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Unpacking evolutionary psychology

Is Morality All About Being Fair?

The importance of definitional clarity

What makes humans moral beings? This is the question that leads off the abstract of a paper by Baumard et al (2013), and certainly one worth considering. However, before one can begin to answer that question, one should have a pretty good idea in mind as to what precisely they mean by the term ‘moral’. On that front, there appears to be little in the way of consensus: some have equated morality with things like empathy, altruism, impartiality, condemnation, conscience, welfare gains, or fairness. While all of these can be features of moral judgments, none of these intuitions about what morality is tends to differentiate it from the non-moral domain. For instance, mammary glands are adaptations for altruism, but not necessarily adaptations for morality; people can empathize with the plight of sick individuals without feeling that the issue is a moral one. If one wishes to have a productive discussion of what makes humans moral beings, it would seem to beneficial to begin from some solid conceptualization of what morality is and what it has evolved to do. If you don’t start from that point, there’s a good chance you’ll end up talking about a different topic than morality.

Thankfully, academia is no place for productivity.

The current paper up for examination by Baumard et al (2013) is a bit of an offender in that regard: their account explicitly mentions that a definition for the term is harm to agree upon and they use the word “moral” to mean “fair”. To understand this issue, first consider the model that the authors put forth: their account attempts to explain moral sentiments by suggesting that selection pressures might have been expected to shape people to seek out the best possible social deals they could get. In simple terms, the idea contains the following points: (1) people are generally better off cooperating than not, but (2) some individuals are better cooperative partners than others. Since (3) people only have a limited budget of time and energy to spend on these cooperative interactions and can’t cooperate with everyone, we should expect that (4) so long as people have a choice as to whom they cooperate with, people will tend to choose to spend their limited time with the most productive partners. The result is that overly-selfish or unfair individuals will not be selected as partners, resulting in selection pressures generating cognitive mechanisms concerned with fairness or altruism. Their model, in other words, centers around managing the costs and benefits from cooperative interactions. People are moral (fair) because it leads to them be preferred as an interaction partner.

Now that all sounds well and good – and I would agree with each of the points in the line of thought – but it doesn’t sound a whole lot like a discussion about what makes people moral. One way of conceptualizing the idea is to think about a simple context: shopping. If I’m in the market for, say, a new pair of shoes, I have a number of different stores I might buy my shoes from and a number of potential shoes in each store. Shopping around for a shoe that I like with the most for a reasonable price fills all the above criteria in some sense, but shoe-shopping is not itself often a moral task. That a shoe I like is priced at a range higher than I am willing to pay does not necessarily mean I will say that such pricing is wrong the way I might say stealing is wrong. Baumard et al (2013) recognize this issue, noting that a challenge is explaining why people don’t just have selfish motives, but also moral motives that lead to them to respect other people’s interests per se.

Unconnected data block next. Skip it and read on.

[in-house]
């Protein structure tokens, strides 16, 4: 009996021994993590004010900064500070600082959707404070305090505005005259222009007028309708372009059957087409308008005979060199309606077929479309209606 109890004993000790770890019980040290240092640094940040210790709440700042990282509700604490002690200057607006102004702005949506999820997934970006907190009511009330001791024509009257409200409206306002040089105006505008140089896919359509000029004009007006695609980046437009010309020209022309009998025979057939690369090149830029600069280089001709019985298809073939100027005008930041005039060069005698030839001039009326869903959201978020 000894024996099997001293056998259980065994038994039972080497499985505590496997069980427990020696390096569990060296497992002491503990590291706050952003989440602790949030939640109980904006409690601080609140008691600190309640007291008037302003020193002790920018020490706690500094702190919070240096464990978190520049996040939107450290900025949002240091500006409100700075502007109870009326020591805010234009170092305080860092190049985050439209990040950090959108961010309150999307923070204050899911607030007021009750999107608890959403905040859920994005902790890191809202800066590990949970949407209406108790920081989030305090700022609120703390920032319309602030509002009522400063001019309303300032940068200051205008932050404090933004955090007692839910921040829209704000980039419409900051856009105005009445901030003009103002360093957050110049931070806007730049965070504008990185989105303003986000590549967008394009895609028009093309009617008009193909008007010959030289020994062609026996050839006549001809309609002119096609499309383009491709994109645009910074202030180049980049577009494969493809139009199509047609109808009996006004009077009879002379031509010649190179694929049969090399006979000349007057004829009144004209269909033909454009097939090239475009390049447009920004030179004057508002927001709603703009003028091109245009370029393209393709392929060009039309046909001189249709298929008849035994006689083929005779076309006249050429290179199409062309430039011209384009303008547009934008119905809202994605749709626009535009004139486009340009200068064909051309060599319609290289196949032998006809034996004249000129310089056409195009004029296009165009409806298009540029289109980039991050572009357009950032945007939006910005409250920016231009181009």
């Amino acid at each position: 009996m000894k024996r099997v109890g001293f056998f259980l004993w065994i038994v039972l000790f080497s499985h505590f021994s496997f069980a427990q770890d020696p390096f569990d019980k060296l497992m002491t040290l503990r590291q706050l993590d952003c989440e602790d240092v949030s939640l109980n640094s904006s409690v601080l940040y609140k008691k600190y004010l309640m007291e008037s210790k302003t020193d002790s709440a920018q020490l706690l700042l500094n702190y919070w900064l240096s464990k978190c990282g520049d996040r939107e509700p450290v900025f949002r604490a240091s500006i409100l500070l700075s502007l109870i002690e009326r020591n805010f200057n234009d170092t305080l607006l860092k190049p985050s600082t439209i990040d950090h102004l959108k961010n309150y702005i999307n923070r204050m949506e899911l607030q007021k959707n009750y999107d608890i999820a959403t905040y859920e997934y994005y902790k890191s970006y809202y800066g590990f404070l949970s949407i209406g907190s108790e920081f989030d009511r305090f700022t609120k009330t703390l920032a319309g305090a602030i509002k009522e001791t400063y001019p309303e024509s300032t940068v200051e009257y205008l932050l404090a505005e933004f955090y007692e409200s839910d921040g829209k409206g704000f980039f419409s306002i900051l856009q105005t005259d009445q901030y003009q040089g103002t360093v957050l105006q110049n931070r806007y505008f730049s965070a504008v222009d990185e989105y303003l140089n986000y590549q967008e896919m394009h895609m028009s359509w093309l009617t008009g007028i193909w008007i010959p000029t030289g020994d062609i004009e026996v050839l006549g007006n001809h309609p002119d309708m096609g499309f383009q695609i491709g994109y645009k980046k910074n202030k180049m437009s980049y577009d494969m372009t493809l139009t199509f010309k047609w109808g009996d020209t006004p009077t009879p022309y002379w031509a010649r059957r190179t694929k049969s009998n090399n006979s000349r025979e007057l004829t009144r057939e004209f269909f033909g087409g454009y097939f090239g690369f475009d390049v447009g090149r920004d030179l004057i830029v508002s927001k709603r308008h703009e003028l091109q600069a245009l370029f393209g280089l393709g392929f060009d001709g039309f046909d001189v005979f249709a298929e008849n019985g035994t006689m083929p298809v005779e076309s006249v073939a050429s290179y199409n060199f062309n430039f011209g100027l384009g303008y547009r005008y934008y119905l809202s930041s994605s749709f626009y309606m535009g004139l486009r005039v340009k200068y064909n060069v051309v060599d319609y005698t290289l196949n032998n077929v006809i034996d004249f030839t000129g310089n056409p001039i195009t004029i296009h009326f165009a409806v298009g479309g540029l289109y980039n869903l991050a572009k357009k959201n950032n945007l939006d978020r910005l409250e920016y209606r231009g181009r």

Now, again, this would be an excellent time to have some kind of working definition of what precisely morality is, because, if one doesn’t, it might seem a bit peculiar to contrast moral and selfish motivations – which the authors do – as if the two are opposite ends of some spectrum. I say that because Baumard et al (2013) go on to discuss how people who have truly moral concerns for the welfare of others might be chosen as cooperative partners more often because they’re more altruistic, building up a reputation as a good cooperator, and this is, I think, supposed to explain why we have said moral concerns. So the first problem here is that the authors are no longer explaining morality per se, but rather altrustic behaviors. As I mentioned in the first paragraph, mechanisms for altruism need not be moral mechanisms. The second problem I see is that, provided their reasoning about reputation is accurate (and I think it is), it seems perfectly plausible for non-moral mechanisms to make that judgment as well: I could simply be selfishly interested in being altruistic (that is to say, I would care about your interests out of my own interests, the same way people might not murder each other because they’re afraid of going to jail or possibly being killed in the process themselves).The authors never address that point, which bodes poorly for their preferred explanation.

“It’s a great fit if you can just look passed all the holes…”